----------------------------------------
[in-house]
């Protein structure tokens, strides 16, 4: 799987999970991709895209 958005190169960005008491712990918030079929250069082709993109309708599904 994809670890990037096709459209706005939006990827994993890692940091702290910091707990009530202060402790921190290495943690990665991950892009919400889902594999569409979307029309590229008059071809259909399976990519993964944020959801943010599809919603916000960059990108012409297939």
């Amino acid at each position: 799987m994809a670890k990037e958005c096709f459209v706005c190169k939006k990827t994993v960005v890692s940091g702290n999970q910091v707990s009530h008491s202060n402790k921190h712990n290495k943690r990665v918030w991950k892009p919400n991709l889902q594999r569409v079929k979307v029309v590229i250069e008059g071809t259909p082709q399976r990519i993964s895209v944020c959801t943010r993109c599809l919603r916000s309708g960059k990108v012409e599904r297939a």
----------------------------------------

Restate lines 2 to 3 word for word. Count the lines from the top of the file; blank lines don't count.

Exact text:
């Protein structure tokens, strides 16, 4: 799987999970991709895209 958005190169960005008491712990918030079929250069082709993109309708599904 994809670890990037096709459209706005939006990827994993890692940091702290910091707990009530202060402790921190290495943690990665991950892009919400889902594999569409979307029309590229008059071809259909399976990519993964944020959801943010599809919603916000960059990108012409297939």
């Amino acid at each position: 799987m994809a670890k990037e958005c096709f459209v706005c190169k939006k990827t994993v960005v890692s940091g702290n999970q910091v707990s009530h008491s202060n402790k921190h712990n290495k943690r990665v918030w991950k892009p919400n991709l889902q594999r569409v079929k979307v029309v590229i250069e008059g071809t259909p082709q399976r990519i993964s895209v944020c959801t943010r993109c599809l919603r916000s309708g960059k990108v012409e599904r297939a």